The other aspect of war in For a Just Cause is the one I found most tedious. This is purely due to my lack of interest in (and knowledge of) military matters. As the front moves to Stalingrad, Grossman depicts the exact movements of the various battalions. Some move across the Volga to the city and some retreat from the Don back to Stalingrad. This is all (in my mind) meticulously documented, and is something that is for me hard to understand. All the various numbers and names of Colonels and Sergeants are hard to follow. However, this is all saved by the fact that Grossman follows these battalions into war. As the German army approaches and starts to bomb Stalingrad, the descriptions turn to the individuals and the personal experience of war. Because Grossman explains the movement of all the various troops, and then return to the same troops it becomes clearer to the reader how many lives were sacrificed during the war. Many of the characters Grossman depicts die during these early battles in Stalingrad. One example is the battle that takes place in the Train Station, which is very engaging. The reader has followed these characters for some time and they all are murdered during this battle (including Kovalev who accompanies Tolia to the family party earlier in the novel).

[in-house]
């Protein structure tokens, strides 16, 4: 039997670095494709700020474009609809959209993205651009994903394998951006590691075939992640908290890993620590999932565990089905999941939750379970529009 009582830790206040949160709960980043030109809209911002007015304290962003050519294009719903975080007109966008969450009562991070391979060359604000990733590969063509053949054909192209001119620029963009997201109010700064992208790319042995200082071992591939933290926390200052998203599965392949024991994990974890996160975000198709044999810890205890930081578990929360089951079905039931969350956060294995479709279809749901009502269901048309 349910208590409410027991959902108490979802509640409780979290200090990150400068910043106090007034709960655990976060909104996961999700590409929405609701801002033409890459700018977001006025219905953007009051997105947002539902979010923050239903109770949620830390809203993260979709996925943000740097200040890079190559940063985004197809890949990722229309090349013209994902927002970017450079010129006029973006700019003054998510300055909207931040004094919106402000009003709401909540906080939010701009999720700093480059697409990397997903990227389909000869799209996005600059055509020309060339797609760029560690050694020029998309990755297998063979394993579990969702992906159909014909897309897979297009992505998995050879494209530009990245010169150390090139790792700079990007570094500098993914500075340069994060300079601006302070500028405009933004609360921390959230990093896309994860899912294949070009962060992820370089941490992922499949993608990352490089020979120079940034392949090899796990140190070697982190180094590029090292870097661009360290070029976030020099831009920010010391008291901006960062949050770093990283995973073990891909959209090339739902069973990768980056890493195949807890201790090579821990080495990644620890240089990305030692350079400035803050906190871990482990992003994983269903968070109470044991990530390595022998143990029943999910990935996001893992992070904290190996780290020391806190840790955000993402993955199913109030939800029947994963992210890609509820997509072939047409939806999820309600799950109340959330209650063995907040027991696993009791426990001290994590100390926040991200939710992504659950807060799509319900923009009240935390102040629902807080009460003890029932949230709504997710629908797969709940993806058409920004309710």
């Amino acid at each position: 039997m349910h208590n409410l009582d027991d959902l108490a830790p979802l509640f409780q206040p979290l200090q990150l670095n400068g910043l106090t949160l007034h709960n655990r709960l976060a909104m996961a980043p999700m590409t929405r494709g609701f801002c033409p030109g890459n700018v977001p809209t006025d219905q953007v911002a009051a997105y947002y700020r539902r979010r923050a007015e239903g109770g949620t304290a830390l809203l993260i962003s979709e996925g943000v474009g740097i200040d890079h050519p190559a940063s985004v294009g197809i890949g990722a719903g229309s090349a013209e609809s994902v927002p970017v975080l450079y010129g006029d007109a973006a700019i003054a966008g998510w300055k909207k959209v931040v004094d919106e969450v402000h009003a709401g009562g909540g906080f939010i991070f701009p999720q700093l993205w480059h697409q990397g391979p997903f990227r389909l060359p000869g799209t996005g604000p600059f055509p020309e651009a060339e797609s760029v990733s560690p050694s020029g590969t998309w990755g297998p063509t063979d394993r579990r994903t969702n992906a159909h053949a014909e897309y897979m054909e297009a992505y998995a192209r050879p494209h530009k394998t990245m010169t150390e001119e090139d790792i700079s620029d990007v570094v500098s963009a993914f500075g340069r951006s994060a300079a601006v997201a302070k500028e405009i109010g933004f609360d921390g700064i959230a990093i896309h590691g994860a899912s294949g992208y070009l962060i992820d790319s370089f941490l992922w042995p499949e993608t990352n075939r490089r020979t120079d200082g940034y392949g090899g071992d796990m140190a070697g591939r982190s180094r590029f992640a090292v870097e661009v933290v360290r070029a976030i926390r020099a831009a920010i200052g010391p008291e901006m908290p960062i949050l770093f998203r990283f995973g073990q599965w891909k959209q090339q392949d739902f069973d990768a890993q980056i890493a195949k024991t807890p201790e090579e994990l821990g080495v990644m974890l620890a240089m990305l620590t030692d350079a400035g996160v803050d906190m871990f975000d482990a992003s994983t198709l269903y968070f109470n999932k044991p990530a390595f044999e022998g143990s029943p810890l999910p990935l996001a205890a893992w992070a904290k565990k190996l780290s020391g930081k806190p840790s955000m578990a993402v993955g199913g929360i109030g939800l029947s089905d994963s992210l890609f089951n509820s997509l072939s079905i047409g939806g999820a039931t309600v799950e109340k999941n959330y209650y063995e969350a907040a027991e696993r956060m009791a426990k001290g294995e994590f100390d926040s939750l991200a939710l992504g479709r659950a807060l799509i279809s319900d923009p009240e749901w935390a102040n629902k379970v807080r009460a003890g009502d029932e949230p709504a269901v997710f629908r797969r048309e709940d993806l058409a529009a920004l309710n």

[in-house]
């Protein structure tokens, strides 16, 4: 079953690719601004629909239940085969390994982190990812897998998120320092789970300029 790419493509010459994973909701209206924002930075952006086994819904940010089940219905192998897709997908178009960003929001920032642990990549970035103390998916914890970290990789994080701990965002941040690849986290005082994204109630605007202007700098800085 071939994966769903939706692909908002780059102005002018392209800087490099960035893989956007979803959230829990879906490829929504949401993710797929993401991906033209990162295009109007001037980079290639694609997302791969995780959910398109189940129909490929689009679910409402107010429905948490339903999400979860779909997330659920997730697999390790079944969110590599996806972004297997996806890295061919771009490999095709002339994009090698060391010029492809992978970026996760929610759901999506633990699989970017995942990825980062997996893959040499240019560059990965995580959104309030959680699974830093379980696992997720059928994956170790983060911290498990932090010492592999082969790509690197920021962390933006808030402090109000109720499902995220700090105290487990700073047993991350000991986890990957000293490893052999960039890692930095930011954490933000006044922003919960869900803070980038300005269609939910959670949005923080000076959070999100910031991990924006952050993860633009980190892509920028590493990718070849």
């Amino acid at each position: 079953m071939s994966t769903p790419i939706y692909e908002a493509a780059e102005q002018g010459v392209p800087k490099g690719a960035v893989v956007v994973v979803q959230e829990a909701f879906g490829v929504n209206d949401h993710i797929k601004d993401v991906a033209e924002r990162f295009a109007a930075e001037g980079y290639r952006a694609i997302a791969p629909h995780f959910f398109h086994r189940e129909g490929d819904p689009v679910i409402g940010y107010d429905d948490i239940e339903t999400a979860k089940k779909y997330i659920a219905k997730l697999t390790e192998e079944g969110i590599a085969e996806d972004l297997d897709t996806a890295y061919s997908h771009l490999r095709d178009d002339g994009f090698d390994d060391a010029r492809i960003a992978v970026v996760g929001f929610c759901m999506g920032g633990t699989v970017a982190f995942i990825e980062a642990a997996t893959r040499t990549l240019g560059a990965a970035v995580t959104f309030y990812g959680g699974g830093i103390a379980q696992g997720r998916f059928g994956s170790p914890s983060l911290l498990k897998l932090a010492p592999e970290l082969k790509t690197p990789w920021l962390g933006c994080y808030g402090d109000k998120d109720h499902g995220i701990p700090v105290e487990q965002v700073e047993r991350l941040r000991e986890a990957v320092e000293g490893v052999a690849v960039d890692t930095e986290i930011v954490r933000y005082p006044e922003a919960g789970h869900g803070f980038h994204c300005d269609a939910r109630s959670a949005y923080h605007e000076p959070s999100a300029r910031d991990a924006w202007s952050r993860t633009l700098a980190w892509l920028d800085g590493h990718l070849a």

There is a very potent depiction of a female Senior Sergeant Lena Gnatyuk, who receives a parcel from the United States, as part of some form of charity. As she stands there covered in mud and dried blood she opens a parcel of silk stockings, a woollen patterned cardigan, a dress and some perfume. The uselessness of the items in the parcel seems offensive, but more than that, it is painful. Lena feels how she will never experience all that a young beautiful girl should, she will never wear that dress and go to dances. The contrast between the feminine content of the parcel and her masculine uniform and dirty appearance is painful not only to her but also to the soldiers watching her unwrap the parcel. She throws all the contents in the corner declaring their uselessness to her, and hours later she is killed by a German bomb. Whilst searching the shelter after the raid, a German soldier finds the package that Lena threw into the corner and is pleased with the find that he will send to his wife back home. It is through small episodes such as this, that Grossman depicts the brutality of war.
Through depicting, sometimes tediously, the movements of the troops and soldiers in these troops, Grossman actually manages to create an impression of the scale of loss during the war. Every soldier he depicts is accompanied by a small episode that makes him/her very human to reader. Having made the soldiers real to the reader Grossman then kills them, including Tolia Shaposhnikov. By luring the reader into the private life and emotions of the soldiers and them killing then off, Grossman shows the reader the unbearable and brutal losses of the war. In this sense the passages that I find so tedious become absolutely vital in order to understand the battle of Stalingrad. Sometimes, even reading comes with boring chores or “musts” that prove to be worth the effort.